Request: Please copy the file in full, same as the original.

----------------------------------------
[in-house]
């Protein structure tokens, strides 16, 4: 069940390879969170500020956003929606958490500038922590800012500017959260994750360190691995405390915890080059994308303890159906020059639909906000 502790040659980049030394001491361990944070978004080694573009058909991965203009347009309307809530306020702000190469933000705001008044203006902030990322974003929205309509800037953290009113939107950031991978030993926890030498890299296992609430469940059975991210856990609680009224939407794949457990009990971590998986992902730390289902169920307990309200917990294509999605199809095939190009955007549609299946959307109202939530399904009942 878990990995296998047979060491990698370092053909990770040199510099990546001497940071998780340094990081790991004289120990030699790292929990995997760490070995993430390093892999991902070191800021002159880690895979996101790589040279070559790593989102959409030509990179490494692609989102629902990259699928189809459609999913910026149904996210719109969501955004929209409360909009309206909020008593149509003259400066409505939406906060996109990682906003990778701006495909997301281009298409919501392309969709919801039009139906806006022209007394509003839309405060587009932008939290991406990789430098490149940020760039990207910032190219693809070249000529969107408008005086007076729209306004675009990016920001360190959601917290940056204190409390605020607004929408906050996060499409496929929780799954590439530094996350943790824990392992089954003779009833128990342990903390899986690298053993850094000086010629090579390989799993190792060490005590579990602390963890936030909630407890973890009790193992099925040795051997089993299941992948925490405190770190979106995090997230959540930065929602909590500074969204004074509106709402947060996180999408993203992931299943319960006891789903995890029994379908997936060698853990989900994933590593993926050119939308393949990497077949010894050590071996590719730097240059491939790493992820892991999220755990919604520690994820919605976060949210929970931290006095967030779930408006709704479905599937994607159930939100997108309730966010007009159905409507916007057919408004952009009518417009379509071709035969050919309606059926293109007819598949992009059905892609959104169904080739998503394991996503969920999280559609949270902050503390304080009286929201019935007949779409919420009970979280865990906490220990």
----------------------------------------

[in-house]
């Protein structure tokens, strides 16, 4: 069940390879969170500020956003929606958490500038922590800012500017959260994750360190691995405390915890080059994308303890159906020059639909906000 502790040659980049030394001491361990944070978004080694573009058909991965203009347009309307809530306020702000190469933000705001008044203006902030990322974003929205309509800037953290009113939107950031991978030993926890030498890299296992609430469940059975991210856990609680009224939407794949457990009990971590998986992902730390289902169920307990309200917990294509999605199809095939190009955007549609299946959307109202939530399904009942 878990990995296998047979060491990698370092053909990770040199510099990546001497940071998780340094990081790991004289120990030699790292929990995997760490070995993430390093892999991902070191800021002159880690895979996101790589040279070559790593989102959409030509990179490494692609989102629902990259699928189809459609999913910026149904996210719109969501955004929209409360909009309206909020008593149509003259400066409505939406906060996109990682906003990778701006495909997301281009298409919501392309969709919801039009139906806006022209007394509003839309405060587009932008939290991406990789430098490149940020760039990207910032190219693809070249000529969107408008005086007076729209306004675009990016920001360190959601917290940056204190409390605020607004929408906050996060499409496929929780799954590439530094996350943790824990392992089954003779009833128990342990903390899986690298053993850094000086010629090579390989799993190792060490005590579990602390963890936030909630407890973890009790193992099925040795051997089993299941992948925490405190770190979106995090997230959540930065929602909590500074969204004074509106709402947060996180999408993203992931299943319960006891789903995890029994379908997936060698853990989900994933590593993926050119939308393949990497077949010894050590071996590719730097240059491939790493992820892991999220755990919604520690994820919605976060949210929970931290006095967030779930408006709704479905599937994607159930939100997108309730966010007009159905409507916007057919408004952009009518417009379509071709035969050919309606059926293109007819598949992009059905892609959104169904080739998503394991996503969920999280559609949270902050503390304080009286929201019935007949779409919420009970979280865990906490220990």